Rabbi Jacob Maze, Leader of Russian Jewry, Dead

Rabbi Jacob Maze, Rabbi of the Jewish community of Moscow and one of the outstanding leaders of Russian Jewry in the last quarter of a century, died yesterday at midnight at the age of 65.

Rabbi Maze was born in 1860 in the state of Mogileff. He was graduated from the University of Moscow in 1886, having taken a degree in jurisprudence.

He began his public activities as a contributor to the Hebrew daily paper, “Ha’meilitz”. He was the founder of the first Zionist group in Russia in 1881 and helped to form the Chovevei Sephath Eiver. In 1893 he became Rabbi of the Jewish communoty of Moscow, which position he held until his death.

Besides his Rabbinical and communal activities, he was prominent in Russian civic life after the Revolution. In 1917 he was elected as a delegate to the Russian Constituent Assembly under the Kerensky Government.

Rabbi Maze, although known for his ardent Zionism and devotion to Jewish ideals, was respected by all parties and even by the Communists. A short time ago Rabbi Maze contracted a severe illness which caused the loss of his eyesight. Realizing that he would die soon he began work on his memoirs, which contain valuable documents throwing light on the history and sufferings of Russian Jewry during the last fifty years.

Rabbi Maze was a scholar of note, a brilliant writer and a powerful orator. He rendered great service to the cause of the Jewish honor during the Beilis trial in Kieff in 1912, where he was called as an expert.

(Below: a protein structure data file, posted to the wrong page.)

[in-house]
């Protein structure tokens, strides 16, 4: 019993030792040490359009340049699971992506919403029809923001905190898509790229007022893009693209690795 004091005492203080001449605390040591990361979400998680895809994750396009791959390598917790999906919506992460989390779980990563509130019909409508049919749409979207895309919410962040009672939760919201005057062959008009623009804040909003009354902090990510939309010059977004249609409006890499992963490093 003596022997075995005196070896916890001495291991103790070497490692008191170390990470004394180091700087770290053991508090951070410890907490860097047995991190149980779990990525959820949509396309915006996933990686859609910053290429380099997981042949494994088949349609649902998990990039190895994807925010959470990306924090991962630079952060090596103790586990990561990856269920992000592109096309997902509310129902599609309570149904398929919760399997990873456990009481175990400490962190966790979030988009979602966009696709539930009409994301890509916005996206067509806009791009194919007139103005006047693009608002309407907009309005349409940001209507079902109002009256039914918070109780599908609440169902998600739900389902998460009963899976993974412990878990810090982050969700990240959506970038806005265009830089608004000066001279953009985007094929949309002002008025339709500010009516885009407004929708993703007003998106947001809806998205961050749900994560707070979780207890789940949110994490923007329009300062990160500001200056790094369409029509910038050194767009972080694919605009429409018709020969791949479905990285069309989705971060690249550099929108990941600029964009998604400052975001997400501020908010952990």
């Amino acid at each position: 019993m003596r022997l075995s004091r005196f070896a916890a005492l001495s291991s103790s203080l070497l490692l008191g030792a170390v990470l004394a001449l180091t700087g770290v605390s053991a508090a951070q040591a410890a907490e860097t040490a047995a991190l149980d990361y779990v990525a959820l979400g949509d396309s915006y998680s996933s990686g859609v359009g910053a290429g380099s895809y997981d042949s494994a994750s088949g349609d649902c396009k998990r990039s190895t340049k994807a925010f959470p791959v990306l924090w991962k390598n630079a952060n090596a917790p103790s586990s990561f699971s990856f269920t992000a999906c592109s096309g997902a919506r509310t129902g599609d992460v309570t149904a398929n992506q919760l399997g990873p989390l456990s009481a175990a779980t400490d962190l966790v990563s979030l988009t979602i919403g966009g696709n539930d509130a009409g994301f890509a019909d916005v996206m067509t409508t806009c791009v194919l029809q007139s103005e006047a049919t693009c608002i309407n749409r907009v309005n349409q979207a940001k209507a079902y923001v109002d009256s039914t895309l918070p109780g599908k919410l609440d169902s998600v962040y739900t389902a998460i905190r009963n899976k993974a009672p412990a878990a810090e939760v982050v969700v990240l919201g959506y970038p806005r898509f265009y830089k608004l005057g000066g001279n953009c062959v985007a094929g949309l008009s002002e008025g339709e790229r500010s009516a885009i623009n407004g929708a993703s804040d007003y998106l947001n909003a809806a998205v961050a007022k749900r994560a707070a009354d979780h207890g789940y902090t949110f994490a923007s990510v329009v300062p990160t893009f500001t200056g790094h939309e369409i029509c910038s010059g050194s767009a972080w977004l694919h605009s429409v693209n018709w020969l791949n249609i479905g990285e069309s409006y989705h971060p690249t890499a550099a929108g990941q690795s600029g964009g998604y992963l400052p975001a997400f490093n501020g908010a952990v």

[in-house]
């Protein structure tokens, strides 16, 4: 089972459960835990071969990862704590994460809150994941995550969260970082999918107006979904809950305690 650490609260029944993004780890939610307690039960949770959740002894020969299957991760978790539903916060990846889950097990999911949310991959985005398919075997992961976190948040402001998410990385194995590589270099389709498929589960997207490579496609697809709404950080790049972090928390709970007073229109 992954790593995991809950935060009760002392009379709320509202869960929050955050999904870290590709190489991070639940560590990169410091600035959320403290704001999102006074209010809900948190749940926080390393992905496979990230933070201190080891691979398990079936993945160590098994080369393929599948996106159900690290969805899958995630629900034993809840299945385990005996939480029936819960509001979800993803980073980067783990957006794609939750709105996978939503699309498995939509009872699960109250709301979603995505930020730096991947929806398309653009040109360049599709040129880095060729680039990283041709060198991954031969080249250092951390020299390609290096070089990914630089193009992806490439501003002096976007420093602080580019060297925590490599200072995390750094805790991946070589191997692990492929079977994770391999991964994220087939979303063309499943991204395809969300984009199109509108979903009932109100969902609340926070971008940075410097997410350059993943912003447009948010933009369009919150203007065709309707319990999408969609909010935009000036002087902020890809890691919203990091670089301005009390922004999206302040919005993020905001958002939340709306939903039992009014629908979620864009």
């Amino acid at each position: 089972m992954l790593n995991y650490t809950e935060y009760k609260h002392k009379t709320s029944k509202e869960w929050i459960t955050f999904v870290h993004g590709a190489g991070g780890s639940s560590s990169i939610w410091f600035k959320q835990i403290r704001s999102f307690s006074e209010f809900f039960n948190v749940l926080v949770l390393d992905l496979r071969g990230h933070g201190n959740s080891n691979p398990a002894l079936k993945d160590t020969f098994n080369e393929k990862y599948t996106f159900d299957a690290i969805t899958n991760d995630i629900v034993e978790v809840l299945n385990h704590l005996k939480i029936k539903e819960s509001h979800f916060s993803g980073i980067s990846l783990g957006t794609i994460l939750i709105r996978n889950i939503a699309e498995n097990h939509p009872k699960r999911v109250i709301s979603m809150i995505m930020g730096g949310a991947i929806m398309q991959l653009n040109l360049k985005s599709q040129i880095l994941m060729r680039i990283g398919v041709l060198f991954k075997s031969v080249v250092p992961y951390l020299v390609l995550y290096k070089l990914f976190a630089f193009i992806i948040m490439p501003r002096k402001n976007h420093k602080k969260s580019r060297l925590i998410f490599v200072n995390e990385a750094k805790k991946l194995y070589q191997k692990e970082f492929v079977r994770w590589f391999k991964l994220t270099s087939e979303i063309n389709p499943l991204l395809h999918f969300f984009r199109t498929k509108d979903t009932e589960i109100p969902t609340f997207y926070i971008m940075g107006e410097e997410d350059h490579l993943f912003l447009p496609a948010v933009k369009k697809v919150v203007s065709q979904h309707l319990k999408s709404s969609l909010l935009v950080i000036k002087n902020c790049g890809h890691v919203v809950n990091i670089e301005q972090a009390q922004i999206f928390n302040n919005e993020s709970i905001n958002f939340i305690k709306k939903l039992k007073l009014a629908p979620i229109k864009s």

Dr. Arnold Margolin, chief attorney for the defense in the Beilis trial, and later Supreme Court Justice of Ukrainia, who is now in New York, learning of the death of Rabbi Maze stated:

“I recall as if it were today, the moment when Rabbi Maze appeared before the Kieff court in the Beilis trial. Compartively slight in stature, he offered a sharp contrast to the thick-set, unprepossessing Shmakov, and to the powerful figure of Zamislovsky, with his malicious and spiteful smile, who were seated on the benches reserved for the accusers of Beilis. Maze had scarcely begun to speak when the entire audience in the court-room, holding its breath, began to follow with rapt attention every word of this extraordinary lecture on the Jewish religion. Only his thoughtful, expressive eyes betrayed the profound indignation which was stirring within him as he denounced this contemptible charge brought against the Jewish religion. In everything else, in his manner of dress, in his general appearance, in his gestures, he preserved an almost classical calm, an academic dispassionateness, and very soon not a trace was left of the ritual charge so elaborately built by the prosecution.

“This was truly a fight of the Jewish David against Goliath, and David came out victorious.

“The Jewry of the world will never forget this brilliant and vigorous defense of its honor and dignity by Rabbi Maze at the Beilis trial. May his ashes rest in peace.”

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